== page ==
Beyond the river: Elite perceptions and regional cooperation in the Eastern Nile Basin
Faculty of Economics and Political Science, Cairo University, Giza, Egypt; and German Development Institute/Deutsches Institut für Entwicklungs Politik, Bonn, Germany; firstname.lastname@example.org
ABSTRACT: This paper argues that benefit-sharing literature has assumed, rather than examined, the conditions under which cooperation over shared water resources from transboundary rivers can lead to regional cooperation in other economic sectors – cooperation 'beyond the river'. Using the case of the Eastern Nile Basin, the paper illustrates how economic cooperation between Ethiopia and Sudan has progressed in the last decade despite the lack of significant improvement in their water cooperation. Egypt and Sudan, on the other hand, have largely failed to translate their downstream hydropolitical alliance into stronger interdependencies in other economic sectors. In explaining this nonlinear relationship between water cooperation and cooperation 'beyond the river', the article explores the perceptions of political elites in Egypt, Ethiopia and Sudan on the benefits and terms of cooperation, their assumptions as to who should set these terms and lead the cooperation process, and their ideas on the meaning of cooperation itself. It also underlines how incumbent regimes in each of the three Eastern Nile Basin countries view the possibility of collaborating with their counterparts in the Basin to reap the benefits of cooperation, and assess the impact of regional and international variables on this cooperation. In addition to secondary sources and official documents, the article is based on original and up-to-date interviews conducted with government officials and experts in Cairo, Addis Ababa, and Khartoum between September and November 2017.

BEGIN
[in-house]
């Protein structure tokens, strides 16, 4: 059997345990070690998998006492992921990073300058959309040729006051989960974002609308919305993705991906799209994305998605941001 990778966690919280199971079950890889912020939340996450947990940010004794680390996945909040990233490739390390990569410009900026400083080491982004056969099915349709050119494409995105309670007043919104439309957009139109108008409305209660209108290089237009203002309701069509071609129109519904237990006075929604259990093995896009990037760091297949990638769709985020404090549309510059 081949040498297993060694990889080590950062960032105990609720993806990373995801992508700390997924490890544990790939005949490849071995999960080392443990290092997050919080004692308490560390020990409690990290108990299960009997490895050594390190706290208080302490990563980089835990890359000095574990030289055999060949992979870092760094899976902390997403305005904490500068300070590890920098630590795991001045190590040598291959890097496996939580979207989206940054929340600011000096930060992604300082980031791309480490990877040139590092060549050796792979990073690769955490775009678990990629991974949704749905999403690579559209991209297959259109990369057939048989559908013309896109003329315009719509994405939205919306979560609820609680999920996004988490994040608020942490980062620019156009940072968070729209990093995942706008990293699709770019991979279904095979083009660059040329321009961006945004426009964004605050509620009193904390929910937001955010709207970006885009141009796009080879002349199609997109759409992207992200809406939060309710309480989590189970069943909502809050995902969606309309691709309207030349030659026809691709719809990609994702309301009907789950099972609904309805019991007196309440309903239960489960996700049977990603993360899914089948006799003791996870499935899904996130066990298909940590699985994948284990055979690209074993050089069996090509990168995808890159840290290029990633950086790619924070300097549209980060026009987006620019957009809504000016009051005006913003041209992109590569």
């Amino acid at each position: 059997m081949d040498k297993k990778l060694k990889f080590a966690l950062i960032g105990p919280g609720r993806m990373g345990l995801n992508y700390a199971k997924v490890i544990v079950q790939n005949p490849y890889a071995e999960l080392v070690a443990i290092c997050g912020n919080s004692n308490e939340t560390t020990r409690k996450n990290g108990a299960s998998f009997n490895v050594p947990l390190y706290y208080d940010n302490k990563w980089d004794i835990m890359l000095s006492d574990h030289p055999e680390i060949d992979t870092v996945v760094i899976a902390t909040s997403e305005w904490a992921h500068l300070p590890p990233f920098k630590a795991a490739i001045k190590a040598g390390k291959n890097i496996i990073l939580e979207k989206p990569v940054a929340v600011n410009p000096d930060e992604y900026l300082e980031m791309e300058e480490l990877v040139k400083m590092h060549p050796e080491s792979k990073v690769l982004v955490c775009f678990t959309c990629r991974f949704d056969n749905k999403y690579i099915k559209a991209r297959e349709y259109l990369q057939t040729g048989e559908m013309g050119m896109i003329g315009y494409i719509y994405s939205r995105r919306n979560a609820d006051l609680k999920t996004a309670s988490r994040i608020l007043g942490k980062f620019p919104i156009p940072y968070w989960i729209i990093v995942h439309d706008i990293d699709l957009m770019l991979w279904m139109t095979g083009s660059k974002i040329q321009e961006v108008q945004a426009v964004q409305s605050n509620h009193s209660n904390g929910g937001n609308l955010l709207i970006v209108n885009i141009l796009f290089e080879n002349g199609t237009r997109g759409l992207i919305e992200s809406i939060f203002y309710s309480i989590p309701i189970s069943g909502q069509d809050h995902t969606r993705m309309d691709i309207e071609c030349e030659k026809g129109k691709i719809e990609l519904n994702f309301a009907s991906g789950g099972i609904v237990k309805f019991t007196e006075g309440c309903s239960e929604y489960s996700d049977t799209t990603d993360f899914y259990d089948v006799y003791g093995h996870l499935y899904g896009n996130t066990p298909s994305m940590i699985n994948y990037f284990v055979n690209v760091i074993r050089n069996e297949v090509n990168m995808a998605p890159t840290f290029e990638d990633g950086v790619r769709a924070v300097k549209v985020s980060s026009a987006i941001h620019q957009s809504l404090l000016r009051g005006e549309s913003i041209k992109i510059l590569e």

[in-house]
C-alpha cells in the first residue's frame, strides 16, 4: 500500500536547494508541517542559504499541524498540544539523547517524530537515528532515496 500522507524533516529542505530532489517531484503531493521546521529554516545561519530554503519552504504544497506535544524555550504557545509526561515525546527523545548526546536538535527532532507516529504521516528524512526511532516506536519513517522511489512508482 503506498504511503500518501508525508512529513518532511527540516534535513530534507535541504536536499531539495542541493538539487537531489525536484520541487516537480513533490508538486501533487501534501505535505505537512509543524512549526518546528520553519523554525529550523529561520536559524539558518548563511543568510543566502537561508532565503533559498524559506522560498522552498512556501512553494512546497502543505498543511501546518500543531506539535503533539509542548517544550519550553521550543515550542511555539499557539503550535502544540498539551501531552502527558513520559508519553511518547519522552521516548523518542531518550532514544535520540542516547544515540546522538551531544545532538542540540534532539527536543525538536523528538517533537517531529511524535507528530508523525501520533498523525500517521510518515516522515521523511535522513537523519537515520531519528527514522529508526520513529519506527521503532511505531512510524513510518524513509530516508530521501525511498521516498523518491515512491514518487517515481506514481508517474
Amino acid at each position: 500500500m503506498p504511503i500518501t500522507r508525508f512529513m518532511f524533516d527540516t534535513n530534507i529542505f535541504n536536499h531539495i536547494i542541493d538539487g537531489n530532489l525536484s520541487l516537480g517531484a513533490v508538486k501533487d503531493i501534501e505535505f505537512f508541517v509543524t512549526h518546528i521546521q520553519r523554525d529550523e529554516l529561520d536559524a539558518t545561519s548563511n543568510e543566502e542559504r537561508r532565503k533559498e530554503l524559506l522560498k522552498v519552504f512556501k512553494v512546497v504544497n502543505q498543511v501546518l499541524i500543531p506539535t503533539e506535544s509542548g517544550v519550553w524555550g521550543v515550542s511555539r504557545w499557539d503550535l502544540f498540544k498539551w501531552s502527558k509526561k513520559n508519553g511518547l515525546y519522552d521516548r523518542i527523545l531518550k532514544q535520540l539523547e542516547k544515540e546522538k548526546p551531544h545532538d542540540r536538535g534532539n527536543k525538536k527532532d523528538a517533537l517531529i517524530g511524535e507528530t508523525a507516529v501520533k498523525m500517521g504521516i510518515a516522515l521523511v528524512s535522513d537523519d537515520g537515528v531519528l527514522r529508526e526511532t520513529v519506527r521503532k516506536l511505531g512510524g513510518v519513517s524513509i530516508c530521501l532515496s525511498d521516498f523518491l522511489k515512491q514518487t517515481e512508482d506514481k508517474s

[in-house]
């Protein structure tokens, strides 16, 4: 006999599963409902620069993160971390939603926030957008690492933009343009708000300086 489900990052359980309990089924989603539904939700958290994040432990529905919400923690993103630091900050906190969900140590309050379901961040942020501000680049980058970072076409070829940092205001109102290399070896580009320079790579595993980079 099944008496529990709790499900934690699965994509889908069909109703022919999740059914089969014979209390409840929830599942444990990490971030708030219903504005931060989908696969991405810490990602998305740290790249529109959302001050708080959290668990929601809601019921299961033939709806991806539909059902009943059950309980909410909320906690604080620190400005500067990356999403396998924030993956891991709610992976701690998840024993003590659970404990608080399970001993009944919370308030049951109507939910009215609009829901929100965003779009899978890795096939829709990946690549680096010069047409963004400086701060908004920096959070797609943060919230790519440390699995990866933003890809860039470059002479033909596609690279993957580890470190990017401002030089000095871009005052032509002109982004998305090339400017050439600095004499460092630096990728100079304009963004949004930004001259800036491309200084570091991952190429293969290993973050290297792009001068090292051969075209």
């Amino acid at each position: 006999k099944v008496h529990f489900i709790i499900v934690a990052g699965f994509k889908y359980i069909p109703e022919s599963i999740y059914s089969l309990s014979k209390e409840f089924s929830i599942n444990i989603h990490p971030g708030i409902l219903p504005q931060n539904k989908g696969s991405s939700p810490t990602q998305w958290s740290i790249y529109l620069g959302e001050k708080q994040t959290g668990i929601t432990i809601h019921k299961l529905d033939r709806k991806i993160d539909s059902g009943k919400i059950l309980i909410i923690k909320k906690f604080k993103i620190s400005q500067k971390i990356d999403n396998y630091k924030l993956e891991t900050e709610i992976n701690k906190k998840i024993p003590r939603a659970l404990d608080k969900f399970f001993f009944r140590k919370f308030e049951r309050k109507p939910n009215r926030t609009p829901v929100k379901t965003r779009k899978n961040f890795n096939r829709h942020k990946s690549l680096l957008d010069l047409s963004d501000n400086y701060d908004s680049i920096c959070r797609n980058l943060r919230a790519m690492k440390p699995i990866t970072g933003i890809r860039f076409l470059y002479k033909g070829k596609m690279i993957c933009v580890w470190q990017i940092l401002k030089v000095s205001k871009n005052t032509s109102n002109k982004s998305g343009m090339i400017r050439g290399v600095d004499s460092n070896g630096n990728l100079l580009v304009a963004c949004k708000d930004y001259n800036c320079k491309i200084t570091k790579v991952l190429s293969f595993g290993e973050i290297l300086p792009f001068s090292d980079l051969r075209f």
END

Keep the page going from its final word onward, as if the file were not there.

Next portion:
KEYWORDS: Benefit sharing, hydropolitics, regional cooperation, Eastern Nile Basin, Sudan, Egypt, Ethiopia